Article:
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Old Lyme — Seldom does a chamber music concert seem to fly past so quickly. But at Musical Masterworks Sunday afternoon, this must have had something to do with time and having fun.
At the end of the almost fleeting fourth concert weekend of the chamber music series at the First Congregational Church of Old Lyme, the musicians lingered to answer audience questions. Double bass player Shawn Conley, whose résumé combines equal parts classical, new music and jazz, was asked about the difference between playing in a jazz quintet and in the Schubert “Trout” Quintet just performed.
“Playing chamber music at this level,” Conley said, “there’s so much communication, it can feel improvised.”
The full house was intimately involved in that communication between musicians, the eye contact at key passages, the exchanged grins, the nods and the smiles of pleasure — or relief — at a key passage. They understood.
The program opened with a little oddity, Rossini’s String Sonata No. 3 in C Major, with a bass viol instead of the usual string quartet viola, written when the renowned opera composer was just 12. The quartet joined Conley with Masterworks Artistic Director and resident cellist Edward Arron and violinists Erin Keefe and Tessa Lark. A small Classical romp, it was distinguished mainly by its dark and brooding slow movement, centered on a sensitive reticence by first violinist Keefe.
The concertmaster of the fine Minnesota Orchestra, Keefe then was showcased in Bartok’s Roumanian Dances for Violin and Piano, accompanied by Bosnian-born pianist Pedja Muzijevic. Keefe muscled through the compressed expression of Transylvanian folk sounds with drama and flair, including one section in dusty, otherworldly harmonics and several quick cuts from cool reserve to rough-cut, rustic foot-stomping.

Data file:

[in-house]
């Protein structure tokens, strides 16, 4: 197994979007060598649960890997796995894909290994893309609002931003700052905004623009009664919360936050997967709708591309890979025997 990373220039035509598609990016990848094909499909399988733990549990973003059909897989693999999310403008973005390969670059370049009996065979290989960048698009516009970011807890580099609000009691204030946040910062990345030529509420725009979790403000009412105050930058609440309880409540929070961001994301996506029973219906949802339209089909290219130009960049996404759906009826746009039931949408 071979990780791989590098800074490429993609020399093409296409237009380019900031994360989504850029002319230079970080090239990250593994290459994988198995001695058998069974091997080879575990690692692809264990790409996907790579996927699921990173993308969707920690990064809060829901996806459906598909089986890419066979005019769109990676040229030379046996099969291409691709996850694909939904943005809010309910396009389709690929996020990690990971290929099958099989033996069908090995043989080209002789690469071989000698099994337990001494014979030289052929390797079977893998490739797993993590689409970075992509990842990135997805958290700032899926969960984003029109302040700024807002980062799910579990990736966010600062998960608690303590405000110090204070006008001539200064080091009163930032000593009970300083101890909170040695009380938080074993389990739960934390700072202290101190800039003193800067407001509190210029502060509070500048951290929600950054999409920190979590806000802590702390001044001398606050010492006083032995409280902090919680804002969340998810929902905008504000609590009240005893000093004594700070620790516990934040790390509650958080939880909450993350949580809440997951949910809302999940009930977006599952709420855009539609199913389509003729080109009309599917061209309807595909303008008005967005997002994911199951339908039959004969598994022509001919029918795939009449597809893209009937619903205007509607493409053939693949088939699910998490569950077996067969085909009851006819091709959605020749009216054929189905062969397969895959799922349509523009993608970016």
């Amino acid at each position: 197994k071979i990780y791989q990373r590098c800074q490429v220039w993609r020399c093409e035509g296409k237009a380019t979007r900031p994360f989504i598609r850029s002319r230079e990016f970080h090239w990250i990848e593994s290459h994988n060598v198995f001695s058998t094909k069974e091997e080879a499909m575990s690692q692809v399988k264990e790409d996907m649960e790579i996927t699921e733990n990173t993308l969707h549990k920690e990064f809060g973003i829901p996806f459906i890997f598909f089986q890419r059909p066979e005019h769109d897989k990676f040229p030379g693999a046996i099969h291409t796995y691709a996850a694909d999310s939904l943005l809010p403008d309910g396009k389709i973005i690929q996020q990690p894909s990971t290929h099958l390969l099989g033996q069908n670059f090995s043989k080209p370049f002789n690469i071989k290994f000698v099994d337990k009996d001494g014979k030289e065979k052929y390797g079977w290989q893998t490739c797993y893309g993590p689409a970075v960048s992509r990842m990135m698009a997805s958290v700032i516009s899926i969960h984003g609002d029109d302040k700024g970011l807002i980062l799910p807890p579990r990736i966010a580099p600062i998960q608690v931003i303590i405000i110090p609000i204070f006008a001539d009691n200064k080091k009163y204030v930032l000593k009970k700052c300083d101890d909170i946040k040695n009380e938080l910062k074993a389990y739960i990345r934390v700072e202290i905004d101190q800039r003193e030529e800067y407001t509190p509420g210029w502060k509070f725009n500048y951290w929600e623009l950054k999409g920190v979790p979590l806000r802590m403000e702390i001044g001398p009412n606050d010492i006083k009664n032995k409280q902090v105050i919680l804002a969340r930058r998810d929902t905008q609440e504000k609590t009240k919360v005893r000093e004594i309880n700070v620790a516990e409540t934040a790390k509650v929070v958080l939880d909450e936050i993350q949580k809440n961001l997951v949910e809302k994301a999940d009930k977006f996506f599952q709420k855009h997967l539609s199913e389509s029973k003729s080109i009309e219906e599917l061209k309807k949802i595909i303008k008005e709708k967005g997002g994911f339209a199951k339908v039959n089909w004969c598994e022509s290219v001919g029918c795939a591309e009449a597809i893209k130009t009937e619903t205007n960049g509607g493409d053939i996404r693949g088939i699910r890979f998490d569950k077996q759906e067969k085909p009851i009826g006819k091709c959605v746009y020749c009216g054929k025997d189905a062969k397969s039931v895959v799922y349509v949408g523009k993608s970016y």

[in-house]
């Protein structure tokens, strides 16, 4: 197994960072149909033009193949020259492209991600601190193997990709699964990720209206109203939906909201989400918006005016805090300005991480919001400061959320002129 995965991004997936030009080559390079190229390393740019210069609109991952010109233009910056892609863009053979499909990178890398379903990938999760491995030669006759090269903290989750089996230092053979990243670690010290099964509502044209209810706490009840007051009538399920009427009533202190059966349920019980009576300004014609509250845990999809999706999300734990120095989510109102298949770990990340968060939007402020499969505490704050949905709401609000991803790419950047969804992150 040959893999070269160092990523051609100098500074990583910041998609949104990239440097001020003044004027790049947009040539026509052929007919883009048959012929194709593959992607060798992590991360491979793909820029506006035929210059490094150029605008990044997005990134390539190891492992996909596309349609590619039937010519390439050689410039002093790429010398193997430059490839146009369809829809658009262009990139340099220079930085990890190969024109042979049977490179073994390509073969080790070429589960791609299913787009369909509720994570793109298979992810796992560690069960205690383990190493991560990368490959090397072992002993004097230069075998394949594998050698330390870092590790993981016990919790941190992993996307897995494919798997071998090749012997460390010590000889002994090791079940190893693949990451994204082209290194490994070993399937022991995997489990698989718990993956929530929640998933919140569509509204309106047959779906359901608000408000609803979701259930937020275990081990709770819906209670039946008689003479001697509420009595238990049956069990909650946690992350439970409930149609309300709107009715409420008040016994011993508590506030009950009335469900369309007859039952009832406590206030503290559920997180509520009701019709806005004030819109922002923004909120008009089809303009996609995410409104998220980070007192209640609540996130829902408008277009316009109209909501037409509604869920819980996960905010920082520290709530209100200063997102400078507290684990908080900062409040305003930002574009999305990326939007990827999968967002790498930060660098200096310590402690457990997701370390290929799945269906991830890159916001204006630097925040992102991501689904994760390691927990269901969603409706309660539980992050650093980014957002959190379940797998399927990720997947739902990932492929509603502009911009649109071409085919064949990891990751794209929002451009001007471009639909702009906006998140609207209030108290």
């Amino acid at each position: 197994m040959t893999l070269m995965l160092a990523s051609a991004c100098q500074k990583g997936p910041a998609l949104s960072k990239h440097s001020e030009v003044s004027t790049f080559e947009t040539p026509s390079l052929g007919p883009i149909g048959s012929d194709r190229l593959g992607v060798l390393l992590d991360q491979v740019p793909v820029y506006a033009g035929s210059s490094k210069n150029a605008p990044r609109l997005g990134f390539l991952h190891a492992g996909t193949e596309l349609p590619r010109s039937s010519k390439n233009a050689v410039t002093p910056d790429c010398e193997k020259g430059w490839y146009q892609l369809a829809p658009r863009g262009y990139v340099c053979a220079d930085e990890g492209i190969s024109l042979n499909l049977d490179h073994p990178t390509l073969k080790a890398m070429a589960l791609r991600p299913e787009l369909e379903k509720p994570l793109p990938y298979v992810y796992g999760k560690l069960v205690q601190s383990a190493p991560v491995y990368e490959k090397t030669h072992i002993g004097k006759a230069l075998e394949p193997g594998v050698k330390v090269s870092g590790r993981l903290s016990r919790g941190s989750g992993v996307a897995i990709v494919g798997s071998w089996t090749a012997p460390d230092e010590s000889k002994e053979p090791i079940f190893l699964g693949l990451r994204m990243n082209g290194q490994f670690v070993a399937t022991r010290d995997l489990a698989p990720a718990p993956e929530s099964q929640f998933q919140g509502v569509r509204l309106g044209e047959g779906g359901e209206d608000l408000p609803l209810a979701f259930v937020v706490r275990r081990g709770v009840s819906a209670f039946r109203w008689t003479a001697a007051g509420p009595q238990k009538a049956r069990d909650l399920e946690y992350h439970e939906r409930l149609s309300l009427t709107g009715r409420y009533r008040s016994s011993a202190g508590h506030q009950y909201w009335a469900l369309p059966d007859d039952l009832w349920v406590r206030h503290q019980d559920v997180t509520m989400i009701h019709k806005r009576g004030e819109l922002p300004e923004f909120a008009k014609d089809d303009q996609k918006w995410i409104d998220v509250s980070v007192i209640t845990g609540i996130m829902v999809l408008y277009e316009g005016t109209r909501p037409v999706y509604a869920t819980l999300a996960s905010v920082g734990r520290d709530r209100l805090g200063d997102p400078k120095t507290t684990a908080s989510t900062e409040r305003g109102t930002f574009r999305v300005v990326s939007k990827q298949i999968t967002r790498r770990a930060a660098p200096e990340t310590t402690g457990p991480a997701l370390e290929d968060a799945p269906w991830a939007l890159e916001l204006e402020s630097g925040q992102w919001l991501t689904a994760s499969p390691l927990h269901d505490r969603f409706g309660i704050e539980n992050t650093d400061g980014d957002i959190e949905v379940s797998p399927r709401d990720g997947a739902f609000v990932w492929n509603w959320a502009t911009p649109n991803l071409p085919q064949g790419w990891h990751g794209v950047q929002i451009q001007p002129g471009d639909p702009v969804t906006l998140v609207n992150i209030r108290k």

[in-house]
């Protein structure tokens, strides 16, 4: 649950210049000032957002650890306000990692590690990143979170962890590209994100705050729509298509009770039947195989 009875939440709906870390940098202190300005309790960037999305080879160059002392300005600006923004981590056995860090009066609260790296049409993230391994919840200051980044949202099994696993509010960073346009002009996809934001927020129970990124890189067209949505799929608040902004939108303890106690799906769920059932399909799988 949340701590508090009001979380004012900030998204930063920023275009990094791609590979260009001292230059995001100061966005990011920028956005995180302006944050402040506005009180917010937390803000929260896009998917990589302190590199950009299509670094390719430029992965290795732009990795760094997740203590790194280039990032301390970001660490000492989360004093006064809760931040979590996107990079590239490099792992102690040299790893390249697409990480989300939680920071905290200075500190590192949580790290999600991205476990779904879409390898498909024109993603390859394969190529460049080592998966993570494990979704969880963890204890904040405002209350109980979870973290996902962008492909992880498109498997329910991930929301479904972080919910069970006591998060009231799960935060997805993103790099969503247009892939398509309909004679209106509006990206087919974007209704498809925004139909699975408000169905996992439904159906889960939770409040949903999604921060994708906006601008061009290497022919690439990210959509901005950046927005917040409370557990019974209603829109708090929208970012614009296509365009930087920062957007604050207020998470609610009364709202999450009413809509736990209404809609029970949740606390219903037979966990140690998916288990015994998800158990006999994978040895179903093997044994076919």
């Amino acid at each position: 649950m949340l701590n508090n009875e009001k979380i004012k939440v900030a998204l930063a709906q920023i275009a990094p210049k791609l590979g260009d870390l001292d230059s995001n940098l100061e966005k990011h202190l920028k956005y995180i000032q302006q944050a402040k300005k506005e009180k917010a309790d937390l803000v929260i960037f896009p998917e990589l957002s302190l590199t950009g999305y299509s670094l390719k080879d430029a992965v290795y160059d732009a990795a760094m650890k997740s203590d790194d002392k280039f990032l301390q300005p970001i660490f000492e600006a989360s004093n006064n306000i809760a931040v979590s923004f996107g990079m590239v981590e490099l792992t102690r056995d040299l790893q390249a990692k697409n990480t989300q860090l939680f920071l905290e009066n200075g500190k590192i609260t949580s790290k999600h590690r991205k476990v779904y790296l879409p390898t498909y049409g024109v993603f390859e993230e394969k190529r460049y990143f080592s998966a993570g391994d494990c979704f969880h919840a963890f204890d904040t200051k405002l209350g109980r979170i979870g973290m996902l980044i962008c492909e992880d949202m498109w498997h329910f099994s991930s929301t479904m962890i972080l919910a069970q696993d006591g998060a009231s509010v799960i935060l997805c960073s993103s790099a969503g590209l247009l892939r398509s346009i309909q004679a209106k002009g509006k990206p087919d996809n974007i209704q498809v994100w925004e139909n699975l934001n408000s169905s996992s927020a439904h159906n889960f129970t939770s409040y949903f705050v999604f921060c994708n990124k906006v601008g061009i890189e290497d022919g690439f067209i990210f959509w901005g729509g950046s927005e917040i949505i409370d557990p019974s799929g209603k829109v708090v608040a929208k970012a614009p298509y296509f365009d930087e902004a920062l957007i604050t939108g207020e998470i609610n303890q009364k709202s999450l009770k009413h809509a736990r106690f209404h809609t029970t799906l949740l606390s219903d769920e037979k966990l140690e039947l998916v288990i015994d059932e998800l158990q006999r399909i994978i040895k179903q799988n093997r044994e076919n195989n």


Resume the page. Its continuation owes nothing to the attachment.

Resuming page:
The performance of the next two works — Mark O’Connor’s “Appalachia Waltz” with cellist Arron and double bassist Conley and the Schubert “Trout” — were very much about Tessa Lark.
Tall and animated, standing front and center in Sunday’s arrangement of musicians, the 24-year-old Kentuckian is that rare musician who captures the spotlight in a large ensemble with a presence that can be commanding without seeming dominating. She has the ability to take a musical score written 200 years ago and make it seem fresh and personal, as if written for her, and her mannerisms of leaning into dramatic phrases or rising to full height with bow in air for cadences feel like genuine expressions of the emotional content, devoid of ham.
Lark performs a good deal of bluegrass and has recorded with composer O’Connor, and her trio with Arron and Conley was spellbinding. This austere expression of mountain Americana opened with a gorgeous duet pairing Lark and Arron, and the three musicians wove a mood of meditative calm that captivated the full house. A cool breeze blew through the open harmonies, and as voices rose and sank almost imperceptibly through the often droning score, no argument for contemporary American composition was needed. The audience was rapt.
The program ended with that odd quintet — violin, viola, cello, bass and piano — by Schubert that has been an audience favorite for generations. Written when Schubert was 22, it lacks the at-times terrifying vision into the void that haunt some of his later works, but the “Trout” swims in a river of seemingly endless melodic invention.
When performed well, the “Trout” succeeds with a pianist who maneuvers his friends through the variations and quick cuts of dynamics and mood as pianist Schubert would have. Pianist Muzijevic made Sunday’s performance succeed. He was ideal for a small ensemble, stepping up in long piano passages with that ineffable ability to hang back, tantalizing as if falling behind, then glittering like the sunlight on the darting trout, controlling the ensemble dynamics with his ability to merge and emerge.
The five-movement “Trout,” played badly, seems endless. Sunday, it flashed by in a rush of Schubertian charm and melody after melody. At times it felt like Lark and Muzijevic, with accompaniment. But it was more … much more.